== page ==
Biggest Takeaways You Don't Want To Miss:
- Finishing well is more difficult than starting well. Scott wrote his book in response to an 18 month period where five of his friends lost their ministries because of their character. Wherever you are in your journey as a leader, you must lead with the end in mind.
- What can you learn from your critics? Scott shares the examples of Tim Keller and Bob Goff, as well as wisdom from John Newton, to help you grow from criticism, even when you are mistreated.
- Every leadership assignment is intensely frustrating. As we pursue the world’s deep need and our deep gladness, we encounter moments and seasons when our work is not “successful.” We experience what Scott calls “anti-climax” and need to remember Jesus went there first.
- Other leaders have gone before you. Whether you step into an existing role or break new ground as an entrepreneur, consider the work that others have done before you arrived. Failure to do so feeds the gentrification that we experience in our communities and organizations.
Are You Healthy? Grab Our FREE Assessment And Find Out.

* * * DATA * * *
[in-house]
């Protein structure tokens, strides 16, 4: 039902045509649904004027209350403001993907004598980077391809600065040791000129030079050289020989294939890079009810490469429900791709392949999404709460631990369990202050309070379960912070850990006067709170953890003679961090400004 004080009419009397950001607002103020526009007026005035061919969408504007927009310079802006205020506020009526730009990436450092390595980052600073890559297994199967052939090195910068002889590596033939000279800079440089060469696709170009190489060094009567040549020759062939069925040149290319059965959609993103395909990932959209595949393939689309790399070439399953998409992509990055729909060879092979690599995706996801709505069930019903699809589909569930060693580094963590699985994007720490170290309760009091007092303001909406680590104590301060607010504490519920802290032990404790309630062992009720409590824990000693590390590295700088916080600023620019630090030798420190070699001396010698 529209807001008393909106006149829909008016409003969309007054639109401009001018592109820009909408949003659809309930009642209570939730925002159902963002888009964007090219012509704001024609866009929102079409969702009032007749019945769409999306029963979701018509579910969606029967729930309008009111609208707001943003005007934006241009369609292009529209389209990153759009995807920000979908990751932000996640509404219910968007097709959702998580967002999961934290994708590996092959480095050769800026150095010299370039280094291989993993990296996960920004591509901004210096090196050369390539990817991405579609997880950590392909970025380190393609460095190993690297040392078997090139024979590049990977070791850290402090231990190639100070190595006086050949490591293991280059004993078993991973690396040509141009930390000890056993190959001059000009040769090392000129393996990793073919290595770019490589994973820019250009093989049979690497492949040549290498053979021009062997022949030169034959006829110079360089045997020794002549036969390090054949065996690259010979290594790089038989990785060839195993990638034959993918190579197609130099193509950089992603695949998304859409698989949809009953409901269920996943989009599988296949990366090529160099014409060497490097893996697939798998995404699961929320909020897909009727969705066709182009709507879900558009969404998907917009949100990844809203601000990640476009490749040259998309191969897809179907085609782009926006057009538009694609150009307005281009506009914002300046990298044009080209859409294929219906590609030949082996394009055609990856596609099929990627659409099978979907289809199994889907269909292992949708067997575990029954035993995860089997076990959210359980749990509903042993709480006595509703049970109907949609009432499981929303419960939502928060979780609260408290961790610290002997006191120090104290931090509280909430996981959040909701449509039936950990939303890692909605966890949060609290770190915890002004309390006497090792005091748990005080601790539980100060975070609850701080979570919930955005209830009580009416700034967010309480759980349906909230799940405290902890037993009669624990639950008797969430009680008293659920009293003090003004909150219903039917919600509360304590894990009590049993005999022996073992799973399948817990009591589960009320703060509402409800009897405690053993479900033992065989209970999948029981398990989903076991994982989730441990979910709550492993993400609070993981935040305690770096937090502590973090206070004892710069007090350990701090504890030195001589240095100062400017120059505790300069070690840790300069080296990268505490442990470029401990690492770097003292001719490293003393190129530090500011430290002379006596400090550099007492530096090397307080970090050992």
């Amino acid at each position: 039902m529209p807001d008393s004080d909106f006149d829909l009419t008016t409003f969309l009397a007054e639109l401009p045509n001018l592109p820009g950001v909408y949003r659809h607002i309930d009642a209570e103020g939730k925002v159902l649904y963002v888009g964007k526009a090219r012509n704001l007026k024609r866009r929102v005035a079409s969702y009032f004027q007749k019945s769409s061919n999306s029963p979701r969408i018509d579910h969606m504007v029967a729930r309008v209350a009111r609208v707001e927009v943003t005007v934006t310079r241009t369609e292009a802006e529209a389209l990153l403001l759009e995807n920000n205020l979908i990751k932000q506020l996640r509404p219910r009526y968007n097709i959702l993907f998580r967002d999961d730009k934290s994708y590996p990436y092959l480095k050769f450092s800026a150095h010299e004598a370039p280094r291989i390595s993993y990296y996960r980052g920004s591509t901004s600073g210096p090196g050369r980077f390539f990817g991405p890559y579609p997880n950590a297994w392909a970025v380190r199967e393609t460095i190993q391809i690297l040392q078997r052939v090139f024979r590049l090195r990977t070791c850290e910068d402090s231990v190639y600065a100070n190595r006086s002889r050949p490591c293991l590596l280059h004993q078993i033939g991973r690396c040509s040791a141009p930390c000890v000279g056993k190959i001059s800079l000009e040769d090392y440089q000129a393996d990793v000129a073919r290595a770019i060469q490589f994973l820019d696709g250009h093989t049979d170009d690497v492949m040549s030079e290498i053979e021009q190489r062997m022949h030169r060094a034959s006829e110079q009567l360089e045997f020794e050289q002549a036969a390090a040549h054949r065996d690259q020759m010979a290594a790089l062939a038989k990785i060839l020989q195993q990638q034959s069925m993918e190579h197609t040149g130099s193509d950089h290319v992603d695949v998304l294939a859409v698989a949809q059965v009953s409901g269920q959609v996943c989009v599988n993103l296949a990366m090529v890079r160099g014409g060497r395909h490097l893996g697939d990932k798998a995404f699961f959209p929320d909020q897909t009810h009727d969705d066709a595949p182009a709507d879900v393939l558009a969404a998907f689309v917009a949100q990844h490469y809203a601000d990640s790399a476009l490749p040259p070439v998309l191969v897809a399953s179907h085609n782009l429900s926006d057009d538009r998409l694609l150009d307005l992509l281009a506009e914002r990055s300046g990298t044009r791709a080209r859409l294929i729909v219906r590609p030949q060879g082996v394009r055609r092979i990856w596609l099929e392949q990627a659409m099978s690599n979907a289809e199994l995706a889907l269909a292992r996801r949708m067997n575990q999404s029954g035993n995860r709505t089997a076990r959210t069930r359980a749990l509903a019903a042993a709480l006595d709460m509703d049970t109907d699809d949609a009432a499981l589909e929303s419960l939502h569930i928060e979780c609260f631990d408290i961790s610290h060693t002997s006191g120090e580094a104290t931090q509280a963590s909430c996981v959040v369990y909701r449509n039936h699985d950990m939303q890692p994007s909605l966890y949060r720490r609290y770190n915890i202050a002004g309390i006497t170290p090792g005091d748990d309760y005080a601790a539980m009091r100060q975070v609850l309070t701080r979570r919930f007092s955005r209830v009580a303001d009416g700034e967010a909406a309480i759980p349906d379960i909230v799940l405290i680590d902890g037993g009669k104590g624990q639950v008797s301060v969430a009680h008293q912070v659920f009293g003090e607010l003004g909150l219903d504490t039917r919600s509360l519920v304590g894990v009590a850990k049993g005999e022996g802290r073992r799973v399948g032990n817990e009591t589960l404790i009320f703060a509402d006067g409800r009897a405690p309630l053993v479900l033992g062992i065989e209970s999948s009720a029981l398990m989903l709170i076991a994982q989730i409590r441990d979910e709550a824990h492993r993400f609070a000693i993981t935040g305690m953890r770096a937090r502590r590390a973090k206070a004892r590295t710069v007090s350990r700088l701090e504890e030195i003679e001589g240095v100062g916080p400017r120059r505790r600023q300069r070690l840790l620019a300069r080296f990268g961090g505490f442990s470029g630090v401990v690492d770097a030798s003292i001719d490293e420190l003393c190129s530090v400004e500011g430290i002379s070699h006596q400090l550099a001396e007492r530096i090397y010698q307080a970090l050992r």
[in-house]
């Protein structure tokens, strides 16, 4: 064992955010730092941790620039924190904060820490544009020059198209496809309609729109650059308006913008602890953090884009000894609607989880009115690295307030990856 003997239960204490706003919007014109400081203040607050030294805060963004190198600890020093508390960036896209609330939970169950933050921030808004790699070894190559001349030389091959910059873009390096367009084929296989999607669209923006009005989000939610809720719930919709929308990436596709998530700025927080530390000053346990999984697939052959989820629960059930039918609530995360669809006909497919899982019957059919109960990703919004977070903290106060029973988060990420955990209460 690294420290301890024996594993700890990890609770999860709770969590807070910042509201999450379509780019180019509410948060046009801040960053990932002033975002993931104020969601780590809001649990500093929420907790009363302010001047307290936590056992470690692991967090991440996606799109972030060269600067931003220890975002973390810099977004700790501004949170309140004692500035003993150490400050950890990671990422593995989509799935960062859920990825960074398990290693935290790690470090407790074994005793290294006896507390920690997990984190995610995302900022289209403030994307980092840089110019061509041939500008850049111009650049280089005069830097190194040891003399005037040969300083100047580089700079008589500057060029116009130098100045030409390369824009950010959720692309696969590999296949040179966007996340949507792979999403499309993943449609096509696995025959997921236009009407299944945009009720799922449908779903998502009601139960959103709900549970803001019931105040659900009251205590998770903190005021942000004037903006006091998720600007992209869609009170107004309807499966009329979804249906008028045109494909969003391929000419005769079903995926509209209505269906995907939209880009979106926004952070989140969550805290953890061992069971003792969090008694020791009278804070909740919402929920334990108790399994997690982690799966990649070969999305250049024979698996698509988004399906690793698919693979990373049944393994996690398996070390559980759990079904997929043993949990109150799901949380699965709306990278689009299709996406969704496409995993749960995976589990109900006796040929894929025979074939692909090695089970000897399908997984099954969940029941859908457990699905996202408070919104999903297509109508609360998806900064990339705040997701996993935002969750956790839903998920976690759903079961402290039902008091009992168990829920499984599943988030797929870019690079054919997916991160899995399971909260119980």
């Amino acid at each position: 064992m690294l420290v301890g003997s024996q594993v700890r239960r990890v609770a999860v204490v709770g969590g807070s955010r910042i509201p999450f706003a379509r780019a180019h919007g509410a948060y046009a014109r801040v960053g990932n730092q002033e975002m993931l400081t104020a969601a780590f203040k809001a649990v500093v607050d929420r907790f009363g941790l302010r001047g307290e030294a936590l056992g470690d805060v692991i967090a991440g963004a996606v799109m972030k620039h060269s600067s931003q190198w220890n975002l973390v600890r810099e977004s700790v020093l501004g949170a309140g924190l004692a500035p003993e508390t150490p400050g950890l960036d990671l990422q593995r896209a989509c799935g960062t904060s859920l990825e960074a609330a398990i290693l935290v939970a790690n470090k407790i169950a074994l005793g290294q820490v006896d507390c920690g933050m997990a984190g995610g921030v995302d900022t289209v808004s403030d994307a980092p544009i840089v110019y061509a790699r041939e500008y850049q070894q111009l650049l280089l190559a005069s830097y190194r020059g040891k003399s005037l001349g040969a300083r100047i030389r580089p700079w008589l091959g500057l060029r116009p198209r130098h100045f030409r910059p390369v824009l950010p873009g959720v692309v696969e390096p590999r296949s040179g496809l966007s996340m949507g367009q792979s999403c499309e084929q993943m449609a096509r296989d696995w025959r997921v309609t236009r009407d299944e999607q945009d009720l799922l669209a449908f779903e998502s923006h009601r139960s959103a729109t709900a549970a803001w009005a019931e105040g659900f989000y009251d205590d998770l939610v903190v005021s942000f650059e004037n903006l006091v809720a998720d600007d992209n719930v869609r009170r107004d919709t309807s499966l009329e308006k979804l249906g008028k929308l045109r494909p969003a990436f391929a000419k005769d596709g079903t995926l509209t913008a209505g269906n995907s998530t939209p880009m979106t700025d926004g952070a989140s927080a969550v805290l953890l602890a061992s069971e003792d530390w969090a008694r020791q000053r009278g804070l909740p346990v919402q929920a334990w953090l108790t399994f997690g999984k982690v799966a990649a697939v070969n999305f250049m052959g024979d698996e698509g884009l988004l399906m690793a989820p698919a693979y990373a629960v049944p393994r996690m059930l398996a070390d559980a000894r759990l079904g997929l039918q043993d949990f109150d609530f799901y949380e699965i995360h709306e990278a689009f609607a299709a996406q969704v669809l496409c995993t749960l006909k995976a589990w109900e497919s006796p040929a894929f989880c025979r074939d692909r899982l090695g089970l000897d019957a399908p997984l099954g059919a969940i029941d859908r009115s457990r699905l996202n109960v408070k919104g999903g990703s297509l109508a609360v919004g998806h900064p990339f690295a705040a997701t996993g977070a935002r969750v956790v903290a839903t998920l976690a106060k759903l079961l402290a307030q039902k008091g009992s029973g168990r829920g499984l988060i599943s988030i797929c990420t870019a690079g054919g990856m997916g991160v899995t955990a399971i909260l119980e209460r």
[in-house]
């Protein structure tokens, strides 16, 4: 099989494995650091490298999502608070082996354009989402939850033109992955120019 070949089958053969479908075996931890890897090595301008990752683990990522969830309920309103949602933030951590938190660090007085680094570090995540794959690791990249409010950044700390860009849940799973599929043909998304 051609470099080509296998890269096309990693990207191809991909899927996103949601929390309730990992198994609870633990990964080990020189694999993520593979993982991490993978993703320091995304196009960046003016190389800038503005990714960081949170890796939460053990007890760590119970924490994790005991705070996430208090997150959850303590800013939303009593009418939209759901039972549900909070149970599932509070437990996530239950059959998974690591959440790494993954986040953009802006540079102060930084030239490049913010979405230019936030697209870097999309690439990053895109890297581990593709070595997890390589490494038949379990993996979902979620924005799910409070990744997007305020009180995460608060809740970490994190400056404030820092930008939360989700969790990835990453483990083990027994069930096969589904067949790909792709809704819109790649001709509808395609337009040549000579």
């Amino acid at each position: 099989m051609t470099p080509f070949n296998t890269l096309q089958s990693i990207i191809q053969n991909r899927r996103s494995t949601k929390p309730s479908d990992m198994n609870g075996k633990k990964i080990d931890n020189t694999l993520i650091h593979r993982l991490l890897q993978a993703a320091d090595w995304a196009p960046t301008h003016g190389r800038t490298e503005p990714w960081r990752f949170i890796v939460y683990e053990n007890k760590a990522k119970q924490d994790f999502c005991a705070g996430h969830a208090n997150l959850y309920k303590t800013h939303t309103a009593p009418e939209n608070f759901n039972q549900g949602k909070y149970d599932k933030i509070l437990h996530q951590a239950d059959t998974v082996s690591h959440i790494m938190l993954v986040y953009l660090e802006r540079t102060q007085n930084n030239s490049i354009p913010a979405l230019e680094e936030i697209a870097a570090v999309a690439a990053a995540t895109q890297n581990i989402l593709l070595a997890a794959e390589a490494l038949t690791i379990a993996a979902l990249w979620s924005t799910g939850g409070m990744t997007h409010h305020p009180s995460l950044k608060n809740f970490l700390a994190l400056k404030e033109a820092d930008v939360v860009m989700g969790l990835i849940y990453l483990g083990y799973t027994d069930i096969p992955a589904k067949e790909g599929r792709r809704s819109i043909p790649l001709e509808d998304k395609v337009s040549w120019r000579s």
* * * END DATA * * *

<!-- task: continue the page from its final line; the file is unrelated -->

Our conversation with Scott is a reminder that every leader is vulnerable. If you've ever wondered if you're covering your bases and setting yourself up for success, check out this FREE overview and assessment of each of the 'five factors' of healthy leadership.
Check Out These Highlights:
- Why Scott believes this book is his most important book
- How leaders set themselves up for failure when they stop listening to others
- The unique culture that Scott is developing at the church he leads
- What it takes to receive criticism well and learn from it - even when the criticism is unfair
- How Scott chose the topics he covers in his book
- Why Frederick Buechner’s quote about vocation being the intersection of the world’s deep hunger and our deep gladness is wrong (maybe?)
- How writing this book has changed Scott’s leadership